Mr. G.J is a 24-year-old male engineering student with no previous medical history, no history of ocular trauma or any known history of keratoconus in the family. He is atopic (with eczema & asthma), and complained of a progressive decrease in visual acuity greater in the left eye than in the right. He first consulted us for refractive surgery, and informed us that he had a crosslinking procedure performed for the left eye at another institution in 2013 for early keratoconus.
His refraction at the first visit (07/18th/2014) was : Right Eye (RE) 20/25 with -1 (-2 x 100 °) and Left Eye (LE) 20/40 with -4 (-4 x 60 °).
Clinical examination with the slit lamp revealed a central keratoconus more pronounced in the left eye wtih bilateral Vogt’s striae (vertical fine, whitish lines in the deep/posterior stroma and Descemet’s membrane commonly found in patients with keratoconus) and bilateral Fleischer rings (Fleischer rings are pigmented rings in the peripheral cornea, resulting from iron deposition in basal epithelial cells, in the form of hemosiderin).
Corneal topography revealed the presence of bilateral central keratoconus more pronounced in the left eye.
When asked about his sleeping habits, the patient mentioned that he slept on his right side, with the head deeply buried in the pillow.
When asked about eye rubbing, the patient admitted that he rubbed his eyes when working in front of the computer, using the knuckles.
We explained to the patient that since vigorous rubbing had preceded the drop in visual acuity, this habit may have caused the cornea to deform in his case. We strongly advised him to stop rubbing his eyes, and to change his unhealthy sleeping position.
Here are pictures of the patient rubbing his eyes and his profiles
In this case we find many triggers for eye rubbing like allergy, extended hours of work on the computer and an unhealthy sleeping position. Another interesting point to note is that the keratoconus in the left eye that had undergone cross-linking continued to evolve, and progression of keratoconus in both eyes was arrested only after the patient had stopped rubbing. This is demonstrative of the direct causal effect of eye rubbing on the pathogenesis and evolution of keratoconus.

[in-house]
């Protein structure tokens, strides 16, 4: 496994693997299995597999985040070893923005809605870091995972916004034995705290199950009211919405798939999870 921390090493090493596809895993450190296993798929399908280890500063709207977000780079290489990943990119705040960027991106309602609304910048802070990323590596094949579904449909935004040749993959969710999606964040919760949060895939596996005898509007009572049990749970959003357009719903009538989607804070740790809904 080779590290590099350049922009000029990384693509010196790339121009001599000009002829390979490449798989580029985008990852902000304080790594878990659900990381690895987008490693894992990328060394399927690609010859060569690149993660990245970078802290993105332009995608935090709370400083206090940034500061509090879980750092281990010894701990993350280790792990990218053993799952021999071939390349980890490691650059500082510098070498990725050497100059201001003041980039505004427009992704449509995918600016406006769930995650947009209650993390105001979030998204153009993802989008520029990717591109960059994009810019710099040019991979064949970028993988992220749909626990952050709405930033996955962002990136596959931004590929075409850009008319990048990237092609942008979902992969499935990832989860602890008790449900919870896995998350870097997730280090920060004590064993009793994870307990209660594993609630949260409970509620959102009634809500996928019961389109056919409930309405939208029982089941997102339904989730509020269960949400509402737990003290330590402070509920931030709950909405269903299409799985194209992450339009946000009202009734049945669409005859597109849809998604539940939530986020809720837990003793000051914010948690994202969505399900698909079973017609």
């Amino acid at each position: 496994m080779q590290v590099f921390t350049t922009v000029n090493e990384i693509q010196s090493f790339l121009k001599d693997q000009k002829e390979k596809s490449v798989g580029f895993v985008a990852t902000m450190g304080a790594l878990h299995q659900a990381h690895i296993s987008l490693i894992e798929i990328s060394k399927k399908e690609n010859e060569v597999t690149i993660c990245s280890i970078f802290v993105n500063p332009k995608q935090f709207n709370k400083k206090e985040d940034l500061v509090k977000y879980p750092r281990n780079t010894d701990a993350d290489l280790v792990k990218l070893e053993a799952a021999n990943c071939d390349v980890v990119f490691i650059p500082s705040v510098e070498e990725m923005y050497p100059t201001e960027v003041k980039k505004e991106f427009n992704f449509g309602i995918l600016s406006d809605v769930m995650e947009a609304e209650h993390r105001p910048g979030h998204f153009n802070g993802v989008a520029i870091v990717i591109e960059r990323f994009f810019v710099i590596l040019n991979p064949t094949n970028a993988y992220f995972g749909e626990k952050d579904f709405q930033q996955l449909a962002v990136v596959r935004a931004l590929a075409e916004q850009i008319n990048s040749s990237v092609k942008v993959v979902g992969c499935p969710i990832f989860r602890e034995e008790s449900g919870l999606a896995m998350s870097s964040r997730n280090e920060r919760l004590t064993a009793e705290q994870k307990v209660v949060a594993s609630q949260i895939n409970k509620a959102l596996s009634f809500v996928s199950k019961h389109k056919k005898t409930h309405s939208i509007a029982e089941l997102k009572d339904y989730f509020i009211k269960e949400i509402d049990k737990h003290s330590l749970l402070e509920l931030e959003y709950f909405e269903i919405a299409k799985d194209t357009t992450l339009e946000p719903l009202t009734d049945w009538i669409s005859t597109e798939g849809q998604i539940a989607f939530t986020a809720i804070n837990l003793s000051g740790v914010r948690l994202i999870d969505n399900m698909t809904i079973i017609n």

As shown in this case and others in this website, cessation of eye rubbing is sufficient to prevent the progression of keratoconus, and surgical procedures (such as crosslinking) are unnecessary. Patient education and sensitisation to the deleterious effects of ocular compression and friction, as well as their associated factors and triggers (sleeping position, allergy, dry eye, prolonged work in front of the computer etc) are the best tools to prevent the onset and/or evolution of keratoconus.
In this case, the keratoconus has been stable for more than 3 years. We are planning to perform Phototherapeutic Keratectomy (PRK) in the near future. Our experience shows that performing laser surface ablation (PRK, with no flap cut) in such instances is safe for the cornea provided the patient has understood the stakes involved in eye rubbing after surgery. We also found that PRK creates a similar surgical environment to cross-linking without endothelial toxicity and much less keratocyte apoptosis (cellular death). PRK may not induce much of a stiffening effect, but the inflammation generated by the laser and by the stromo-epithelial healing response may generate a slightly different (reduced) corneal sensitivity in the long run. This surgically induced cornea desensitisation (like in cross-linking), together with post-operative pain and the fear of poor surgical outcome or failure are major deterrents to eye rubbing.